5. Navigating a broken system. The whole concept behind publishing is commendable. Scientists publish in order to contribute their novel findings to the body of knowledge. We read each other’s papers, learn new methods and are inspired by their ideas to make our research better. Unfortunately, there is a growing epidemic of bad science being published. A minor example of these offenses is when scientist “p-hack,” where results are manipulated to find something conclusive. The major offense is falsifying data, which is to change the results to make them publishable. An attempt by scientists at Bayer HealthCare was made to reproduce results from 67 experiments, but they only succeeded in 6. Not all of the irreproducible experiments are because of fraud – it’s possible that a variable was introduced, the experiment was performed in unique conditions or simple scientific error. The silver lining is that scientists are trained to constantly ask questions and to critically analyze each other’s work in order to validate true or false solutions. For this reason, errors in studies have been identified. An example from my field is an algorithm called BLOSUM used by many bioinformaticians, and it was found 14 years later that there was an error in the online tool. This error would never have been identified if researchers out of curiosity didn’t try to implement the BLOSUM algorithm.
  6. Dolla dolla bills y’all. Academic science is paid through grants that are normally supplied by governmental institutions such as the National Institute of Health (NIH). Faculty are in a perpetual state of writing grants in order to fund their research and pay for graduate students, post-doctorates and technicians. Some of these grants can be up to a million dollars, but about a third goes to the school where the grant was awarded. These resources can still be stretched thin, because funding is necessary for almost every step in the scientific experiment. For most NIH R01 grants, only 10 to 15% of them are accepted and it has become increasingly harder when science funding was cut in 2003. President Obama has made steps to increase NIH funding in 2016, and hopefully this will continue. Submitting a grant is much like giving a business pitch for a start-up; you must sell an idea knowing there’s a high failure rate. While there is a lot of pressure, getting awarded a grant is a sign of success and aptitude which generates admiration from colleagues.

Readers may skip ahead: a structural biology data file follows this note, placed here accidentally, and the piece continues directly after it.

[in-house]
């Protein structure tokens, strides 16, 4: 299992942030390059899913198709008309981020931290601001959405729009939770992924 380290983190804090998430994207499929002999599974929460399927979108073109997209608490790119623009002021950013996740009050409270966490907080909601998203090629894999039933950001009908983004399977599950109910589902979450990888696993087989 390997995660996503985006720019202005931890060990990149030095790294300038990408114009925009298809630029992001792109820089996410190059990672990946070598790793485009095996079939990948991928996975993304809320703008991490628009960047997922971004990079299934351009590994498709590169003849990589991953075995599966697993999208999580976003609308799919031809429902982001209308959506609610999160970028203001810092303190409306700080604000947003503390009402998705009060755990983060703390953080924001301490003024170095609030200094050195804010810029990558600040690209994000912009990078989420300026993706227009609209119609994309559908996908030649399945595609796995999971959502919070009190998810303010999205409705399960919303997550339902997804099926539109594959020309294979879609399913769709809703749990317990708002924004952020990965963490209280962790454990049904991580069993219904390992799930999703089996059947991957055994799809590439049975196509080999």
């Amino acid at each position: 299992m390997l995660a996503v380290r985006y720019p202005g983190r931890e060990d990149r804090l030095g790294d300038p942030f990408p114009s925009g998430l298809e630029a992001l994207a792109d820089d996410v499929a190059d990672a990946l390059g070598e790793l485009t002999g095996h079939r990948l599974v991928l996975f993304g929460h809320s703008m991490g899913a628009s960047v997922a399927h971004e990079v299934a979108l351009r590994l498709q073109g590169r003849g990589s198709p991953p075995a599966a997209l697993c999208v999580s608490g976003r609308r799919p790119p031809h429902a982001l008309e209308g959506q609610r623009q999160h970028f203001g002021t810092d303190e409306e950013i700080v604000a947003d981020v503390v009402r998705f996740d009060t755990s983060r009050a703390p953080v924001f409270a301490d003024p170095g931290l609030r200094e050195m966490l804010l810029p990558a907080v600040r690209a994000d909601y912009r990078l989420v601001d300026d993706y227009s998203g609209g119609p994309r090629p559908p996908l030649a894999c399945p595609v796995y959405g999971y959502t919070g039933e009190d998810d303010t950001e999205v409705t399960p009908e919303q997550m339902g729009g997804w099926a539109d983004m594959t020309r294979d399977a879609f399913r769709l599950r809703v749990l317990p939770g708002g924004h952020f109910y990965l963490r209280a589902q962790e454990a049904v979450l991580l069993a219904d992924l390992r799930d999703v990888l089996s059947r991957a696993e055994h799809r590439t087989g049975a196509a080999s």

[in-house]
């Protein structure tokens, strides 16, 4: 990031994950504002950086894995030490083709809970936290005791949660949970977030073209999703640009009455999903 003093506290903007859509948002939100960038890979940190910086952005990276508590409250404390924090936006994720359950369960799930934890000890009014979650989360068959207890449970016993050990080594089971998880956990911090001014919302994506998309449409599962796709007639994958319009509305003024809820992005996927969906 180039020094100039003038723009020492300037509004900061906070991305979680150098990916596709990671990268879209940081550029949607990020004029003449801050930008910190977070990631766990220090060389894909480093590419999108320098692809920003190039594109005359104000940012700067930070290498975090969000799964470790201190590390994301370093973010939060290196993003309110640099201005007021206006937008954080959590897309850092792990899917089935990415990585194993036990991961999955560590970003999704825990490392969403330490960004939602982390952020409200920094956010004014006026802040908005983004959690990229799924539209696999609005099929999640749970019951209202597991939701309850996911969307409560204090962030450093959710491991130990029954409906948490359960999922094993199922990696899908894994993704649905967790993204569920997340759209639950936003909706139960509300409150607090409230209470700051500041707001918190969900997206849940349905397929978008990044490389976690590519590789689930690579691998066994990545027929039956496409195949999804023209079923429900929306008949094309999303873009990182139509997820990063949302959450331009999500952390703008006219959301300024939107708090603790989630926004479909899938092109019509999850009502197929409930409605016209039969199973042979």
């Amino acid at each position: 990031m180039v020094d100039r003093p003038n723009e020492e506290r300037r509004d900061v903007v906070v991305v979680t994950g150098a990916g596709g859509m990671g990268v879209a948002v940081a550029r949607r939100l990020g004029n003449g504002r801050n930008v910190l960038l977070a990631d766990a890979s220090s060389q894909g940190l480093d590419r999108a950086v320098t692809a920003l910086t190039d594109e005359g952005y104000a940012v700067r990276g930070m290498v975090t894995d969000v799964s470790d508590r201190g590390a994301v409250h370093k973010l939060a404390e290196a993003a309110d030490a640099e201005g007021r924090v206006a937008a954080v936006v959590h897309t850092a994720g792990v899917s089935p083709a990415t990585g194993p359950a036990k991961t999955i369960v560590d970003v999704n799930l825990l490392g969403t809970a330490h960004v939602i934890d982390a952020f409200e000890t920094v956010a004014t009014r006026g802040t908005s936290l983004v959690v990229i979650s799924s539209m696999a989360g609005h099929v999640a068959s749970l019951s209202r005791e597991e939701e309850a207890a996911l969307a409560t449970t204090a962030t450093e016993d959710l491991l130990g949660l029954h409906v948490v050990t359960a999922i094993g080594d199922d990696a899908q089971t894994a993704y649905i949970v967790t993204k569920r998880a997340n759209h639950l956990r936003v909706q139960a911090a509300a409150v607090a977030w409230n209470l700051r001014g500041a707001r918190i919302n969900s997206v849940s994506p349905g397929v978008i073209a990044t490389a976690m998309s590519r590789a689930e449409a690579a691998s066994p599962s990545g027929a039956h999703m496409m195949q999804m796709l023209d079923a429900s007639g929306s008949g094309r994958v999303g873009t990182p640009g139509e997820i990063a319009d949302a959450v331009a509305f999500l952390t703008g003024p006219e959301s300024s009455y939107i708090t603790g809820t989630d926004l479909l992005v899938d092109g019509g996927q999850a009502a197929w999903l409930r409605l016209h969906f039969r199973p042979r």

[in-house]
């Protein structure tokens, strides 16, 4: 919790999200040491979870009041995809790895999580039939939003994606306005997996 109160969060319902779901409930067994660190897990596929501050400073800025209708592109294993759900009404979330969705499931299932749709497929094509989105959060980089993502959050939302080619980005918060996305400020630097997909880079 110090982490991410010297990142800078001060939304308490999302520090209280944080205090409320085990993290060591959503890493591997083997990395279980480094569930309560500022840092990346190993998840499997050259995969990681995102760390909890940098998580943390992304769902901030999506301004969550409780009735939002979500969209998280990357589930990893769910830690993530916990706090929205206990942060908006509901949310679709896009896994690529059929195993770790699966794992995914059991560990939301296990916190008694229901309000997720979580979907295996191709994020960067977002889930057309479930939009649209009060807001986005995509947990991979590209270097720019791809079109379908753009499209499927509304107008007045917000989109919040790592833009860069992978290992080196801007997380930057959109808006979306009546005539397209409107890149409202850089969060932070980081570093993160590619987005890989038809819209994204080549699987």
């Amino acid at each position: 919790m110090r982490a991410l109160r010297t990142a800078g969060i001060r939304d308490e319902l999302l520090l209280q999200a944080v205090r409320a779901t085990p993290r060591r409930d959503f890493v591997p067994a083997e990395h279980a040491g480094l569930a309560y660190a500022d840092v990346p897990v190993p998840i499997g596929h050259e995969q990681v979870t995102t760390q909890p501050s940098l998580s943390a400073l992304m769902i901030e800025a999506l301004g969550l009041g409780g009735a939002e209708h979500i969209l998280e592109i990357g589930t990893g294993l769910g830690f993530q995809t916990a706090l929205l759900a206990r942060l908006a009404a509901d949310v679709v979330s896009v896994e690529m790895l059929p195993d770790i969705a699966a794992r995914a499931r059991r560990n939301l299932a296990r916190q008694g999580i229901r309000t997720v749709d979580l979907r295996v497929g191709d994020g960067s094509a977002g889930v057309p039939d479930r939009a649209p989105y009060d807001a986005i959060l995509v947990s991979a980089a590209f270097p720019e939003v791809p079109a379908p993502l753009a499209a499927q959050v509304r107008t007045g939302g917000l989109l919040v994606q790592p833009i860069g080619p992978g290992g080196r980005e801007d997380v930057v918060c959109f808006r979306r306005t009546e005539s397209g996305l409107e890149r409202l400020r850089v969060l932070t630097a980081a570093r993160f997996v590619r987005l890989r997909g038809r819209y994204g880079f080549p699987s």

7. Getting a PhD will change you, or at least it changed me. I started graduate school in my early 20s when I still was pretty green around the ears. I have learned to be professional, such as how to effectively communicate with colleagues, present my work in a clear and concise manner and reliably perform tasks that were assigned to me. I’ve also become really good at time and stress management. While writing my thesis I was hit by a car, and I look back in shock that I was able to write while dealing with pain and arguing with insurance companies. Most of all, I have learned how to find the explanations of things I don’t know about through critical thinking. This has both increased the quality of my research and my life. While it may be exhausting to my non-PhD friends when I am curious about trivial things, I have achieved a richer understanding of the world. Many people think that we with PhDs are crazy, geniuses, or both, but in reality we chose a path that taught us how to determine answers to hard questions.